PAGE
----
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Racism: the other pandemic

BMJ 2020; 369 doi: https://doi.org/10.1136/bmj.m2303 (Published 11 June 2020) Cite this as: BMJ 2020;369:m2303

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  1. Fiona Godlee, editor in chief
  1. The BMJ
  1. fgodlee{at}bmj.com
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Racism is suddenly and at last everyone’s business, and acting against it is everyone’s responsibility. More so at this time than ever, we now realise, since we cannot tackle covid-19 unless we tackle racism. This realisation may be less obvious to some, who see the global outpouring of grief and anger at the killing of George Floyd in Minneapolis as either a distraction from or in conflict with efforts to contain the virus. Commentators in The BMJ make it clear that these two things are deeply interconnected and must be dealt with together. Racism is a public health issue because it kills people (doi:10.1136/bmj.m2244). It is the underlying driver that puts people from ethnic minority groups at the centre of the pandemic. It is a co-factor for covid-19 and a key social determinant of health (https://blogs.bmj.com/bmj/2020/06/08/structural-racism-in-society-and-the-covid-19-stress-test).

No effective response to covid-19 can ignore these factors. Sadly, that’s what Public Health England’s report just published has largely done, sparking its own outpouring of protest from ethnic minority groups across the UK (doi:10.1136/bmj.m2264). Billed as a review into ethnic disparities and covid-19, it devotes only a small proportion of its pages to ethnicity, and, while confirming what we knew—that people from ethnic minority groups are more likely to become infected and to die from covid-19—it makes no attempt to explain the disparities or make recommendations for action.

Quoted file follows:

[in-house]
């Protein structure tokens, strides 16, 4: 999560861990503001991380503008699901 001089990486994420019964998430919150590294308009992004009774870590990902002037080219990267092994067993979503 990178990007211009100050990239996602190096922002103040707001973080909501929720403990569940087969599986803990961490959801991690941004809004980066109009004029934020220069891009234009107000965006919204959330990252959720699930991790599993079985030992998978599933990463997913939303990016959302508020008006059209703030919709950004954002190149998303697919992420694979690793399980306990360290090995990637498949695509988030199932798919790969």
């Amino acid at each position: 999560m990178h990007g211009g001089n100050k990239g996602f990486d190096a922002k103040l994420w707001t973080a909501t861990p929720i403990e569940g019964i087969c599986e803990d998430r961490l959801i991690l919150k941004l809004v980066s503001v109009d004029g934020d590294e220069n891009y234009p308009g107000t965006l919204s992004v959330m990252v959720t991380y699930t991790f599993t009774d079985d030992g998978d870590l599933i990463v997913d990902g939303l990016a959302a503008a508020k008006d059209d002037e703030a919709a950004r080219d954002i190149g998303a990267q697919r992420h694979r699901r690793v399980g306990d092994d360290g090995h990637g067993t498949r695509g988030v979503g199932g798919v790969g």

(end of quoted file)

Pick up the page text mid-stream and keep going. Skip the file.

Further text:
“A missed opportunity,” say Parth Patel and colleagues (doi:10.1136/bmj.m2282). Zubaida Haque and colleagues are dismayed that “the government has effectively discovered who is dying from covid-19 with no strategy or recommendations as to what to do about it” (https://blogs.bmj.com/bmj/2020/06/08/if-the-uk-health-sector-does-not-address-structural-racism-then-more-black-and-minority-ethnic-lives-will-be-lost). Covid-19 has produced a “stress test” for structural racism in healthcare and public health, say Christine Douglass and colleagues (https://blogs.bmj.com/bmj/2020/06/08/structural-racism-in-society-and-the-covid-19-stress-test). It is crucial to scrutinise the causes of health and social care inequality to reduce the risk of further infections and deaths.

Despite Public Health England’s silence there is no shortage of suggestions for what to do, in both the immediate and long term (doi:10.1136/bmj.m2264; https://blogs.bmj.com/bmj/2020/06/08/covid-19-in-ethnic-minority-groups-where-do-we-go-following-phes-report). These must include tailored and multilingual communications on test, track, and isolate measures (doi:10.1136/bmj.m2122). Above all, now is the time for clinicians and public health experts to take a firm stance against racism, say Abraar Karan and Ingrid Katz (doi:10.1136/bmj.m2244). If you have a platform, use it to speak out, they say. The BMJ’s special issue on racism in medicine in February is one contribution (bmj.com/racism-in-medicine). The NHS’s response in setting up a Race and Health Observatory is another (doi:10.1136/bmj.m2191).

If we can see racism for what it is, a scar on society that damages us all, and if we can act to tackle it in all its forms, then the light that covid has shone on racism will guide us to a better place.

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